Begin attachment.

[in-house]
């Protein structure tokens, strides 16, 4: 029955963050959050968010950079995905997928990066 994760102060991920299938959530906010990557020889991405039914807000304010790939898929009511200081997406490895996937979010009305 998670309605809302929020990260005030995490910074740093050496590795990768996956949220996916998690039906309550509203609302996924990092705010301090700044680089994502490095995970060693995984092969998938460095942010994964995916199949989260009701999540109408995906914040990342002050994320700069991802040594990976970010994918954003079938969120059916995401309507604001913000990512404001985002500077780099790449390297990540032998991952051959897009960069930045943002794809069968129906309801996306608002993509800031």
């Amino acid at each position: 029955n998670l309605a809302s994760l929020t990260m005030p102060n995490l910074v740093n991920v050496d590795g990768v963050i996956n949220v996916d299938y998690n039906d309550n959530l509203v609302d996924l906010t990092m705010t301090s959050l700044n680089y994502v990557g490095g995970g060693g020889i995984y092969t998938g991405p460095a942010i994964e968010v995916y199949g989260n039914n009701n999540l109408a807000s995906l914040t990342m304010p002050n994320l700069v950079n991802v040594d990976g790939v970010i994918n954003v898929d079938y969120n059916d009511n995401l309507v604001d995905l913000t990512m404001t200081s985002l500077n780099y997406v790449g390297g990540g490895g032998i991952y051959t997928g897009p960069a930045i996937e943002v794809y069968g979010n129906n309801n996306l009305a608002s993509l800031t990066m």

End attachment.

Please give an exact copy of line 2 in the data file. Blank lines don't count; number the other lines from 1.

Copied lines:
């Protein structure tokens, strides 16, 4: 029955963050959050968010950079995905997928990066 994760102060991920299938959530906010990557020889991405039914807000304010790939898929009511200081997406490895996937979010009305 998670309605809302929020990260005030995490910074740093050496590795990768996956949220996916998690039906309550509203609302996924990092705010301090700044680089994502490095995970060693995984092969998938460095942010994964995916199949989260009701999540109408995906914040990342002050994320700069991802040594990976970010994918954003079938969120059916995401309507604001913000990512404001985002500077780099790449390297990540032998991952051959897009960069930045943002794809069968129906309801996306608002993509800031």